Gliding Without Wings – A Peek Into The World Of German Sports Cars

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German Sports Cars are very stoic when it comes to their design language. They’re so stoic that even their most exciting sporting models look rather boring. There was even a time when the quickest German cars look as pedestrian as their slower counterparts.

For a more appropriate example, just look at how much the Porsche 911 changed since 1963. It really hasn’t – after 55 years. It just grew bigger. It still looks like a squashed bug (Volkswagen Beetle).

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Having said that, there is probably not a German Sports Cars brand whose cars look more boring than an Audi. Do not get us wrong, Audi makes solid offerings. It makes stylish, perfectly proportioned vehicles. However, they’re so proper that they don’t have enough presence to earn them a third look. Even the powerful R8 looks mundane when parked next to a Ferrari 458 Italia or a McLaren 720S. With the absence of giant, obnoxious wings, winglets, and over-sized bumpers you would be hard-pressed to tell that the Audi is actually faster than your typical large winged Subaru Impreza WRX STI RA or the equally menacing Honda Civic Type R. There are always two sides to a coin. And if you look at the other side, being mundane; blending in is actually Audi’s strong suit.

Enter the new Audi RS5 Sportback. It does have special aero pieces that help it generate downforce but the engineers made an effort to not make it visible. The only cues that hint at this Audi’s special powers are the large front air dam and the Kermit-the-Frog green paint.

So what’s the big secret? It is hiding behind that massive grille Audis of late have. We’ll let Anthony Garbis, product manager for RS 5 at Audi of America, tell you about it. He said in the New York Auto Show, “Packaging wise, this car is very cool, because you can fit this big biturbo and all the tubing and all the cooling system in this engine bay,” he said. “We have an oil cooler that’s mounted parallel to the ground […] and it actually creates 3 pounds of downforce at 62 mph.”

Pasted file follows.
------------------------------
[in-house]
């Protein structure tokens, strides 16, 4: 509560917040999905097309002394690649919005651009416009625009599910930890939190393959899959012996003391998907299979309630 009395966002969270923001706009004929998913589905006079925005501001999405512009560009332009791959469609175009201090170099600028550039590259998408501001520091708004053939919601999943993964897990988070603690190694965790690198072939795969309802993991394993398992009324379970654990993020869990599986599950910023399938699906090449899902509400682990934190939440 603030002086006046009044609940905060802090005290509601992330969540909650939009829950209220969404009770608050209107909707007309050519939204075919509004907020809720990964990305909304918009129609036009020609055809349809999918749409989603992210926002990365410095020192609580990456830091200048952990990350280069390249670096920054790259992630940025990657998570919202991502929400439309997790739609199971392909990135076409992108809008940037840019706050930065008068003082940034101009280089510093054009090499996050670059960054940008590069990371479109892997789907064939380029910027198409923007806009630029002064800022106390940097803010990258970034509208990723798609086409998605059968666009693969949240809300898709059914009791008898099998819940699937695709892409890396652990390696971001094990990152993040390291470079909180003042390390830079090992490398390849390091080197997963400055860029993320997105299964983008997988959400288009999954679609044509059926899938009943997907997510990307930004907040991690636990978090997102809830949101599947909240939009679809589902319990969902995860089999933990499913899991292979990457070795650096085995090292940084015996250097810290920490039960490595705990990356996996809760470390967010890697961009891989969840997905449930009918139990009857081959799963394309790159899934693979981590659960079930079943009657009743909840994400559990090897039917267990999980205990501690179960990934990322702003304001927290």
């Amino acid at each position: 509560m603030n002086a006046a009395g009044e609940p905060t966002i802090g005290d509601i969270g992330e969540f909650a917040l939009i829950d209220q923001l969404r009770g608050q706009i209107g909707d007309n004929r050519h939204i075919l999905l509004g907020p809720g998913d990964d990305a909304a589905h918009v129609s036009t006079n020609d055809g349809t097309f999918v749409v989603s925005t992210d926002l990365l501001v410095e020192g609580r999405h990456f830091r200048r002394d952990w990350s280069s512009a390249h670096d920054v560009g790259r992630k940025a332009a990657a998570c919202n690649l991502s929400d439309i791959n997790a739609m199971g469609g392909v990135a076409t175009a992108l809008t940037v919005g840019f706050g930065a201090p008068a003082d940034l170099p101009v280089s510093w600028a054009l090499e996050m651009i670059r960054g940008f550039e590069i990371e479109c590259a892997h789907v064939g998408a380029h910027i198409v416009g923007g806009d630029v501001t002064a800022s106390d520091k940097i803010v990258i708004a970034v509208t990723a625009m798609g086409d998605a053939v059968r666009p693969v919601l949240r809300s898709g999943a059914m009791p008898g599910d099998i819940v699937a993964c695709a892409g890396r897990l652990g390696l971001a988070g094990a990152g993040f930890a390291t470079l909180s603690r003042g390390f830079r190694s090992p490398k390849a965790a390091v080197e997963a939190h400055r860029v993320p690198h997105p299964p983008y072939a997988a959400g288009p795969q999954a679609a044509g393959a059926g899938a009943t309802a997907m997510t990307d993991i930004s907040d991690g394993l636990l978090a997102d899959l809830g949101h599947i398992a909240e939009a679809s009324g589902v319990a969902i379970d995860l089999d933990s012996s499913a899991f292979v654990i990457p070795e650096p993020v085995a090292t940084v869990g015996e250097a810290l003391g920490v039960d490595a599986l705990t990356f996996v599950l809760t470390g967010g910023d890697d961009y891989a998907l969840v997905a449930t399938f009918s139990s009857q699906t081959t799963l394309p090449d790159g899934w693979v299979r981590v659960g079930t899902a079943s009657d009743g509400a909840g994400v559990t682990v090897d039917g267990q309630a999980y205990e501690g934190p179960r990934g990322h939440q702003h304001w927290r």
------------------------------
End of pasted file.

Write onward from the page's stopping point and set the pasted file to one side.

Clever, that oil cooler is mounted behind one of the air ducts for better cooling and downforce, reducing drag. But as with Audi, you would need Superman’s X-ray vision to see it. Because aside from making the RS5 handle like it runs on rails, everything must be kept cool. A cool engine is a happy engine. Especially one that has 444 hp and 600Nm of twist. “The fact that the engineers can get 3 pounds of downforce from the oil cooler is very neat,” Garbis added.

Like all Audi’s the RS5 Sportback is adorned with beautifully proportioned lines and a superb interior Audi is famous for. When it goes on sale, it will go toe-to-toe with the Mercedes-AMG C63, BMW M3, and Alfa Romeo Giulia Quadrifoglio.

 So what is your favorite between those German Sports Cars?

 

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